Thought I’d share this code. Learned a few things about autograd doing this.
import torch # unbroken gradient, backward goes all the way to x x = torch.ones(2, 2, requires_grad=True) y = 2 * x + 2 z = y * y * 3 out = z.mean() out.backward() print(x.grad) baseline_x = x.grad # broken gradient, ends at _y x = torch.ones(2, 2, requires_grad=True) y = 2 * x + 2 _y = torch.tensor(y.detach(), requires_grad=True) z = _y * _y * 3 out = z.mean() out.backward() print(x.grad) print(_y.grad) # we can however, take the grad of _y and put it in manually! y.backward(_y.grad) print(x.grad) x_from_manipulated_graph = x.grad assert torch.eq(x_from_manipulated_graph, baseline_x).all()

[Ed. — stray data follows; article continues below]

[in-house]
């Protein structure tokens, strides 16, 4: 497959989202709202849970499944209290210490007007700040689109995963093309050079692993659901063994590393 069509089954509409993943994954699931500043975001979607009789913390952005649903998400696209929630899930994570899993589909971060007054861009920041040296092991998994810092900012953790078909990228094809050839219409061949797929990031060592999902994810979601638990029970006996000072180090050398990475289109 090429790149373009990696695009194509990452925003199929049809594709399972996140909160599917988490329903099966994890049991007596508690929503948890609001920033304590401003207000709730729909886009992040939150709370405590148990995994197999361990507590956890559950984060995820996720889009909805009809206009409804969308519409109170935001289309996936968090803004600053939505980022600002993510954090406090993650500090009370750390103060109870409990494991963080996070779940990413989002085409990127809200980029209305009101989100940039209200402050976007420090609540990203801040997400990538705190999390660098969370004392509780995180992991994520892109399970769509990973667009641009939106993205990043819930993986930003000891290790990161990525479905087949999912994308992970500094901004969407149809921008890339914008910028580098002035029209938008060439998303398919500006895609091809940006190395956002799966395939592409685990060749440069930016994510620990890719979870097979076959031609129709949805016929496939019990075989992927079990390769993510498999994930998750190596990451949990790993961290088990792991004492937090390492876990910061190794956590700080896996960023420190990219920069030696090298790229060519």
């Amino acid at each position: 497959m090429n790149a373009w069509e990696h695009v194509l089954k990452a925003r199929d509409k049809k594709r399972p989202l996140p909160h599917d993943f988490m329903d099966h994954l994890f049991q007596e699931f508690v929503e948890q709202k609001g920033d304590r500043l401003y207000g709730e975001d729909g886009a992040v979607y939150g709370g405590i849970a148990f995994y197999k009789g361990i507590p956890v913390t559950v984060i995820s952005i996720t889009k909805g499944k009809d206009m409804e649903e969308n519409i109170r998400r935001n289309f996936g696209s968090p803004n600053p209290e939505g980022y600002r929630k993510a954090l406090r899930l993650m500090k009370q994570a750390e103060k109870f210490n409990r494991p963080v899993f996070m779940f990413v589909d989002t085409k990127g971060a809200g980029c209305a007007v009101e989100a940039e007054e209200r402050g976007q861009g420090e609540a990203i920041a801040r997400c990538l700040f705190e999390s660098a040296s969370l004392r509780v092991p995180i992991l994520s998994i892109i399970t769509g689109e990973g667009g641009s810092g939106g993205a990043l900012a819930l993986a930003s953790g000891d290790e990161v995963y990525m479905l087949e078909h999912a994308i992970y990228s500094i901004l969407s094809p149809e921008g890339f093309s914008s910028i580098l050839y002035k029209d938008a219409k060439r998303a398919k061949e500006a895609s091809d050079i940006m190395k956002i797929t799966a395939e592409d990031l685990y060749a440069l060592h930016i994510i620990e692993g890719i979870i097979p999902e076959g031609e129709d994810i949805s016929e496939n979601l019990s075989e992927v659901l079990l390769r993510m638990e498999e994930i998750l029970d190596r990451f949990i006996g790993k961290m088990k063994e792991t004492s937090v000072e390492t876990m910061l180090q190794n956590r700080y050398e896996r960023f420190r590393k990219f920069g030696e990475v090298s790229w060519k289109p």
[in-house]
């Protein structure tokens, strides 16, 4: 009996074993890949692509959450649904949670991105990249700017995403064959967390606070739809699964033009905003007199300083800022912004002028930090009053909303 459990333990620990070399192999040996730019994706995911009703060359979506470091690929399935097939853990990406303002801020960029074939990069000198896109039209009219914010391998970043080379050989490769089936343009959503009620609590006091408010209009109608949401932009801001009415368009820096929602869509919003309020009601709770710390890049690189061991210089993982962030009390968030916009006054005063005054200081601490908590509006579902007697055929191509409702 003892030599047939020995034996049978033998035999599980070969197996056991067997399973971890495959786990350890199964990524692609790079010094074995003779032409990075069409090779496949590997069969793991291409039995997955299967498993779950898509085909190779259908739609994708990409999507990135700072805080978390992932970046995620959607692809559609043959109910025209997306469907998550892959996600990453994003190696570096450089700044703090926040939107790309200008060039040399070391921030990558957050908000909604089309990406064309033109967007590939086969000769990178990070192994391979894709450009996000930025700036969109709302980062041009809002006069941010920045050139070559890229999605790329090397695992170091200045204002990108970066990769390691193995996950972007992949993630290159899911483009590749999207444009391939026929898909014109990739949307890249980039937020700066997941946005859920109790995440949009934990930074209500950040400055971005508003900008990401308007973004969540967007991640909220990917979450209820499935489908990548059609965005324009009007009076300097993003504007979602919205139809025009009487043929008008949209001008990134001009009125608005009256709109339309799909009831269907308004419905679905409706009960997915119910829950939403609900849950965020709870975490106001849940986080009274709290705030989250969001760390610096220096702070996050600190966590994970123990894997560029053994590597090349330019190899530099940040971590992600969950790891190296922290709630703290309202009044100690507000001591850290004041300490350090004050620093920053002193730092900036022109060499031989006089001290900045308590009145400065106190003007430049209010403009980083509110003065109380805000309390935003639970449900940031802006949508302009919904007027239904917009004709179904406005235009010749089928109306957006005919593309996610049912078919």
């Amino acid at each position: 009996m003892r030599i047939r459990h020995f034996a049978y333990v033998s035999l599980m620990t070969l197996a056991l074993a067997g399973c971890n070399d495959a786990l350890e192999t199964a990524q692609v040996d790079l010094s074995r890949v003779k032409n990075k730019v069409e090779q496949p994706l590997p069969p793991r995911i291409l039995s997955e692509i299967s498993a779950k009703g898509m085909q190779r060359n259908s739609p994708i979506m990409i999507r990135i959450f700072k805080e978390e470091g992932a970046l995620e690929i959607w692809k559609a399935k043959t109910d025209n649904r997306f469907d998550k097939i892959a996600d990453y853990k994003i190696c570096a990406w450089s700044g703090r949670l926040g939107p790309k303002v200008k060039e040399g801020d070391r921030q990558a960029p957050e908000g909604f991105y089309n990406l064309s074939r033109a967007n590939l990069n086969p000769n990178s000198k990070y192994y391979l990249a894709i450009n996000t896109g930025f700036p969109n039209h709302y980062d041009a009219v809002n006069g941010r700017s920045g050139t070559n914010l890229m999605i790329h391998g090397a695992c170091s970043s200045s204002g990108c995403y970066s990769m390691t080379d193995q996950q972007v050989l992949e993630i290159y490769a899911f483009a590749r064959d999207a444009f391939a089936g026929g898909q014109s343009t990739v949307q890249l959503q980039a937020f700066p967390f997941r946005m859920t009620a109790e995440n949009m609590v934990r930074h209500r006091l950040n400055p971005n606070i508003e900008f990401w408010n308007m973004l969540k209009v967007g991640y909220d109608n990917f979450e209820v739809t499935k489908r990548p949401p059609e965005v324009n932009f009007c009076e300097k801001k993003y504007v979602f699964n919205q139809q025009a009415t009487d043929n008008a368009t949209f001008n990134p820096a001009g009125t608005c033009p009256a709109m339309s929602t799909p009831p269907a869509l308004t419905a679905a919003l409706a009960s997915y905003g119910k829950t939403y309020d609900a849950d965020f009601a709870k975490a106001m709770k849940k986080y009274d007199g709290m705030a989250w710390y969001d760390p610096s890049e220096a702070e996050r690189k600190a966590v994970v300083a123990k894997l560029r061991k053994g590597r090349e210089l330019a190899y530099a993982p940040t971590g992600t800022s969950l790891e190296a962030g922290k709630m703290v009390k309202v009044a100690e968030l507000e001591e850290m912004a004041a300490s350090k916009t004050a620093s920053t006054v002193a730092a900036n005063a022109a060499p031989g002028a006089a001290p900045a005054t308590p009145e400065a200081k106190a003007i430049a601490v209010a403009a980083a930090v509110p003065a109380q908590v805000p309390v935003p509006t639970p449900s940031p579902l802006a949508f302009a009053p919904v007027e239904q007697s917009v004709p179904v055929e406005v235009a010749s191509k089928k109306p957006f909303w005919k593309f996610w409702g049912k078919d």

The first computation is standard autograd.
The second computation shows how to break the computation graph apart, pull a tensor out of the middle, and manually put the gradient back in.
Very cool that pytorch allows you to do this kind of stuff.
What was interesting to me is that I thought all the intermediate variables in the computation graph hold gradient values… but actually it seems that this is not the case. It looks like grads are only kept for terminals.